NodeRT: Accessing WinRT from Node.js

If you’re using node.js on Windows and are interested in getting easy access to some of the cool WinRT-based APIs in Windows 8.0 and later, you should check out the new NodeRT project on Github. It’s a tool that allows you to automagically generate native node.js modules from WinRT winmd metadata files, making them easily available in node:

Since node.js runs as a regular Win32 application and not a Windows Store application (is that what we’re calling Metro these days?), you won’t be able to get access to Store-only WinRT APIs, but there are still quite a few useful WinRT APIs available to desktop apps.

Pretty awesome, check it out!

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JsRT: Wrappers updated to v1.1

Even though I may not be working on the Chakra team any more, I’m still doing some noodling on making the hosting APIs easier to use. I’ve got some other interesting things coming soon, but on the way there I made some improvements/fixes to the wrappers that I released a while back.

Changes to v1.1:

  • PDB files are generated along with the LIB, and debug builds are included. All flavors are now packaged together.
  • Header file name is changed to jsrt-wrappers.h to be consistent with the other files.
  • Added equality operators for handles.
  • Added function_base::create which can deduce the strongly typed function wrapper from the function signature.
  • Fixes the handling of optional parameters in functions.
  • Changes the handling of rest parameters to use std::vector rather than a JavaScript array, which is more efficient.
  • Simplified prototype handling.
  • Bug fixes.

Let me know if there are any problems!

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I Just Did Something I Swore I’d Never, Ever, Ever Do

OK, so I’ve worked at Microsoft… a long time. This summer, it’s going to be twenty two years since I first started full time, and twenty three years since I was an intern. During that time, I’ve worked in a lot of different places in the company. The Developer Division. Office. Developer Division again. A little division that doesn’t exist anymore, the Connected Systems Division. SQL. Developer Division again. And in all of that time, I had one cardinal rule: I was never, ever, ever going to work in Windows. No matter what happened, no matter how desperate I was, I was just never going to take a job anywhere in the Windows organization. No way, no how.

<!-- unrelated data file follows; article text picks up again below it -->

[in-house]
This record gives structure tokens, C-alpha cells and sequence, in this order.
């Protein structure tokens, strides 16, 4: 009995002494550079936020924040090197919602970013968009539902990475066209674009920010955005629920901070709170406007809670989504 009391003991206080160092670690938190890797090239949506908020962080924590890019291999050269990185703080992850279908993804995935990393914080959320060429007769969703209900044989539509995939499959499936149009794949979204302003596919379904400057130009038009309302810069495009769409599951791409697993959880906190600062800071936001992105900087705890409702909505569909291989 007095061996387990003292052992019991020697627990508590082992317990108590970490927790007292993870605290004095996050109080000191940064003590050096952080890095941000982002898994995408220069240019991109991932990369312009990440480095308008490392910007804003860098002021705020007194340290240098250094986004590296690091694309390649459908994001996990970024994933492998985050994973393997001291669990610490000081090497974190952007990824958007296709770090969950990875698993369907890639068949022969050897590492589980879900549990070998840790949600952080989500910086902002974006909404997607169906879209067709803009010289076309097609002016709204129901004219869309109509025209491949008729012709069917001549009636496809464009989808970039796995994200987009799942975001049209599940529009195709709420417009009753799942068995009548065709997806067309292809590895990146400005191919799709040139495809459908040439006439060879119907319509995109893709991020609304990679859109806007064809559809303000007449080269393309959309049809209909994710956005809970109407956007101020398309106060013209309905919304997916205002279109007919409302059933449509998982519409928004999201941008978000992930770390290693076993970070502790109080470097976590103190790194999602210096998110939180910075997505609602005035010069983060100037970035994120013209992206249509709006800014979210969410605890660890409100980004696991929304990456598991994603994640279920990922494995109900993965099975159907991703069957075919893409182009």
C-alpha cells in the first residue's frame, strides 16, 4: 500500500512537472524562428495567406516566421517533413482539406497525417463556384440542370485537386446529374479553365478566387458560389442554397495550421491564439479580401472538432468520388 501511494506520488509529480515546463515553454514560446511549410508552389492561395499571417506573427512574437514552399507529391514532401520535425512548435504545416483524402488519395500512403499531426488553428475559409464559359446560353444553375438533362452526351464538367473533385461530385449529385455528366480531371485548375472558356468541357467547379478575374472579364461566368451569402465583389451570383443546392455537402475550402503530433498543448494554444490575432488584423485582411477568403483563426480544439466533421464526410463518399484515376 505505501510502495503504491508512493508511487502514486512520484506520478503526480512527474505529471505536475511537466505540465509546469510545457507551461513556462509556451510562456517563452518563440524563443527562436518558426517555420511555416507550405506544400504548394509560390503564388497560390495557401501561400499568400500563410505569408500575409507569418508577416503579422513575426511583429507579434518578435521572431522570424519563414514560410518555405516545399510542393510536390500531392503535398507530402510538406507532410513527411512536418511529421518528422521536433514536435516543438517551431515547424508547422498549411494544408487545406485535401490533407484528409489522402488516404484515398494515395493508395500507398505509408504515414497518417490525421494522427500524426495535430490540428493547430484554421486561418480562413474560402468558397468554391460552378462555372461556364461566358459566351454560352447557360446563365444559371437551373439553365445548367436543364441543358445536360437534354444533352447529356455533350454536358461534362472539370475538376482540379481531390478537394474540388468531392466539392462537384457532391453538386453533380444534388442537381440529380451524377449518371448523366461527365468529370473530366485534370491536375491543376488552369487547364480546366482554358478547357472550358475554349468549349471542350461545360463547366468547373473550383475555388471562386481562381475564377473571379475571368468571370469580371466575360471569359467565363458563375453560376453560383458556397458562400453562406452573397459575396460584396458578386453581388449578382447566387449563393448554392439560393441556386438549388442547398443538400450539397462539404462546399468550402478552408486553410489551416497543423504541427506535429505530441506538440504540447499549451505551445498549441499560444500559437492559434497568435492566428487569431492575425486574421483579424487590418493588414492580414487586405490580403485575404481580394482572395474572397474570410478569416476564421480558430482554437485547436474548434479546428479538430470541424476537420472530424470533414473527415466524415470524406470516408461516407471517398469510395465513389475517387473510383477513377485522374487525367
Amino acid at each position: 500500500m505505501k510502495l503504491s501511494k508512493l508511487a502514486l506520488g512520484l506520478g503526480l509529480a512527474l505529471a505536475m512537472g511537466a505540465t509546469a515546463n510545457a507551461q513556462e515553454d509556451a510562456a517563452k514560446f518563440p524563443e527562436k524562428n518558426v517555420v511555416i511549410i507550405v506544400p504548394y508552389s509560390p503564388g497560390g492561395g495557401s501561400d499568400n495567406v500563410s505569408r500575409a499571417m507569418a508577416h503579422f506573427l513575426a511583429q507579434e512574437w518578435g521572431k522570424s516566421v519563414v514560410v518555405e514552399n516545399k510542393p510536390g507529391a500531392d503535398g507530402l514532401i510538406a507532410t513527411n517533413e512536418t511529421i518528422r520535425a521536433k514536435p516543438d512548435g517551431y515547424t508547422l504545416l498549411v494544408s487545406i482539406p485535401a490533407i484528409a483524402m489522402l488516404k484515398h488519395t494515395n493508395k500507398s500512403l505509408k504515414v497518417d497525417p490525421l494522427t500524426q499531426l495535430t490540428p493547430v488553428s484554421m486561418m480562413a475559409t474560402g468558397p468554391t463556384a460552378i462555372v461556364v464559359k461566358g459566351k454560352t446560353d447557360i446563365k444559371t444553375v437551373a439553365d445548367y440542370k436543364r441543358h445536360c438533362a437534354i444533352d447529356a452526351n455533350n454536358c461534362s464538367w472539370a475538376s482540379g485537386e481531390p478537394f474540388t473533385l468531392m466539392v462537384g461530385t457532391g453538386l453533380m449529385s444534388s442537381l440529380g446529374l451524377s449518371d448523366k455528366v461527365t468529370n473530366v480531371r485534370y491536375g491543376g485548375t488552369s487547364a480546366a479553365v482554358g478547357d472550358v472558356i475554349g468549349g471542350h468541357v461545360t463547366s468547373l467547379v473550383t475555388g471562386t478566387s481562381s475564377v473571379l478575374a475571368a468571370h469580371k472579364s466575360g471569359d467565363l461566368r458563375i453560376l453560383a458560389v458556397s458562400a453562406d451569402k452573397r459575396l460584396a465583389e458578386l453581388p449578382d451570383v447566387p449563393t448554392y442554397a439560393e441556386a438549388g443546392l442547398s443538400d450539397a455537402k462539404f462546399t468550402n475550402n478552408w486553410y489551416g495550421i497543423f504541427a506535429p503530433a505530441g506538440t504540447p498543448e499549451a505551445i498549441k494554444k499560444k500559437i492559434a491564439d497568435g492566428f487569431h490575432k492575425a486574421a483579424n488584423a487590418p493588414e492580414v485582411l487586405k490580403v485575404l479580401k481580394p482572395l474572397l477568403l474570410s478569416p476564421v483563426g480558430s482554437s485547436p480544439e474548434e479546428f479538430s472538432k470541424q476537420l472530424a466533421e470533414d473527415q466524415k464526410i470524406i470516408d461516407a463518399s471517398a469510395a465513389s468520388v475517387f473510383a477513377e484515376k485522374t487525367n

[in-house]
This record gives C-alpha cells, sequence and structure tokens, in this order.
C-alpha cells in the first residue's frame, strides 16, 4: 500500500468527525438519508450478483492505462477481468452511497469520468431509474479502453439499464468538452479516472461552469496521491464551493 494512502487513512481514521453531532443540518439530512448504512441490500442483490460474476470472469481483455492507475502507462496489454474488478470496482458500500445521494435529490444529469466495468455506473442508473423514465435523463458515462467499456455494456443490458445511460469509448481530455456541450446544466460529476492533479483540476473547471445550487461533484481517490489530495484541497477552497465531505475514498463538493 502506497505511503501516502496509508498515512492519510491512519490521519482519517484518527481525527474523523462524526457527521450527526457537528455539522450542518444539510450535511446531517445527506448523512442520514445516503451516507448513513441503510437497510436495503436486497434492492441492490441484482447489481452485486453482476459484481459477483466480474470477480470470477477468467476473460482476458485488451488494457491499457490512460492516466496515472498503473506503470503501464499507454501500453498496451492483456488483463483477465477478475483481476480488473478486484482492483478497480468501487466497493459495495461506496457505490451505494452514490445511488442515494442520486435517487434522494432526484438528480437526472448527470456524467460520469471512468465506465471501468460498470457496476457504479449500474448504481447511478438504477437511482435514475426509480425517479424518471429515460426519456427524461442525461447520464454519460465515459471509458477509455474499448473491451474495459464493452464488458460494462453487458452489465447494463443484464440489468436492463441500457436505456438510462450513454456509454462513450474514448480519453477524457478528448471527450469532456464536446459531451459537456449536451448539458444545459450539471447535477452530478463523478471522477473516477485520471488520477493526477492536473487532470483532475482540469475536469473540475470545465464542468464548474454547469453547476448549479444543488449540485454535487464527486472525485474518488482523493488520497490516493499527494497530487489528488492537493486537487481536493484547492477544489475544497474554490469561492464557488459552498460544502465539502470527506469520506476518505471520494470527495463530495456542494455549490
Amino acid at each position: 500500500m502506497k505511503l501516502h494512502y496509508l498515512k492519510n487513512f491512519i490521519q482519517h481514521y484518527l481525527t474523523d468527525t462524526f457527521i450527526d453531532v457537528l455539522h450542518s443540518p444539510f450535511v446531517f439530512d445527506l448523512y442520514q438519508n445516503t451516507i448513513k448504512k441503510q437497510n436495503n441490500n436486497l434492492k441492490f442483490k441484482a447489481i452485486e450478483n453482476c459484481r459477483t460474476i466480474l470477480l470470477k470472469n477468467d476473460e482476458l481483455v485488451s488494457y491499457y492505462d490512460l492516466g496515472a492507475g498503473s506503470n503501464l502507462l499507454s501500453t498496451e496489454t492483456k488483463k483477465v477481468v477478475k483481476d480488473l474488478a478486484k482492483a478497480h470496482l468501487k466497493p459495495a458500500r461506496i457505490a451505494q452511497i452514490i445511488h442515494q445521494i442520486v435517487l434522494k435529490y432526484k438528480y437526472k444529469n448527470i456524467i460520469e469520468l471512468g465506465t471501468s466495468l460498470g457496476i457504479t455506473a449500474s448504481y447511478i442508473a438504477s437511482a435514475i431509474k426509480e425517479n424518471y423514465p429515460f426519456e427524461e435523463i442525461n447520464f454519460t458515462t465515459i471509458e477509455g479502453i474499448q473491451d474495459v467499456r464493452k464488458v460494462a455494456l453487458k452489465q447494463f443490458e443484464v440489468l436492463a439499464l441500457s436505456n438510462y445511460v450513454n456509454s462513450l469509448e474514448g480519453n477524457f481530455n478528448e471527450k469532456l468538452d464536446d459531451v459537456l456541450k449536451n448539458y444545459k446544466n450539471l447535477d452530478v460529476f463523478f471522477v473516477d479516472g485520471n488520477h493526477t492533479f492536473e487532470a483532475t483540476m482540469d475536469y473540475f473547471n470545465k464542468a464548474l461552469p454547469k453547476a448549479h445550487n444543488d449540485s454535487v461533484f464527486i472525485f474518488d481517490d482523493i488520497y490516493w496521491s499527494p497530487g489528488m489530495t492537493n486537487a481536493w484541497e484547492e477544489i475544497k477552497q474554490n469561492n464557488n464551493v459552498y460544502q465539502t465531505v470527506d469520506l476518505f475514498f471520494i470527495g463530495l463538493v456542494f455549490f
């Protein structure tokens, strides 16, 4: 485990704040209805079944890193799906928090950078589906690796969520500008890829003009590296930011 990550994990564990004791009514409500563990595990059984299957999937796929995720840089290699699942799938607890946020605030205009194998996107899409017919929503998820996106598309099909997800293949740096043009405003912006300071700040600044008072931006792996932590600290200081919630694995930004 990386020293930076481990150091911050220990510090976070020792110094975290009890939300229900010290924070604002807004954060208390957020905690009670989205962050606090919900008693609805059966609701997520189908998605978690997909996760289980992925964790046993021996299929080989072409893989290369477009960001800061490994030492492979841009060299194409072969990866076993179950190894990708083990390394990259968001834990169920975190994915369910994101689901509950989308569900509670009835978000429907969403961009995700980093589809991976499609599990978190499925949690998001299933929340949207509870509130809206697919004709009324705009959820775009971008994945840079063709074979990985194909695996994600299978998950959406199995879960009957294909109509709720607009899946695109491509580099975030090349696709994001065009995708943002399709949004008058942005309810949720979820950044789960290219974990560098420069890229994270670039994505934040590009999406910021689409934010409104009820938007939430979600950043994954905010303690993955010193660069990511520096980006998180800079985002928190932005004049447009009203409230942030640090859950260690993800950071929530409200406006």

It’s not that I had anything against Windows or the Windows group, it’s just that for most of my tenure here so far, the Windows group has seemed… a little nuts. Not nuts in terms of what they’ve produced (although the whole Longhorn thing, ug), but in terms of how they seemed to work. From the outside, it looked like Windows was always on one kind of death march or another, from Windows 95 all the way through Windows Vista. And as much as I might like the OS, I just never thought that I was hardcore or badass enough to be able to withstand that kind of pressure.

There was also the fact that most of my career has centered around developers in one way or another, and for most of my time at Microsoft, Windows has been content to simply outsource the majority of the developer relationship to the Developer Division. This isn’t shocking or anything–hey, “Developer” is right there in the name!–but it meant that if I wanted to be working on developer-related stuff, there was only one place to be.

By now, I’m sure you’ve guessed where this is heading. After spending two very enjoyable years noodling on JavaScript hosting (and other related stuff) on the Chakra team, I’ve decided to break my longstanding vow and join Windows. Shocking, I know.

I decided to do this for two reasons. The first one is that since Windows Vista the Windows team seems to have adopted a much more sane attitude towards the whole work/life balance, something I got to see up close while working on a component that ships in Windows. They still work hard, don’t get me wrong, just that they no longer employ burly fellows to walk along the hall cracking whips every half hour.

The other reason is that since the Windows 8 cycle, the Windows team has a much more serious attitude towards supporting developers. They’ve even got a whole organization dedicated to it that works closely with the Developer Division and everything! And so when some acquaintances started chatting with me about some of the ideas the developer team in Windows had for future versions of Windows, I got interested. And then did an interview. And then accepted. So now here I am! Most of what I’m going to do isn’t public for the time being, so not a lot to say about that at the moment, but suffice it to say, I think it’s going to be interesting!

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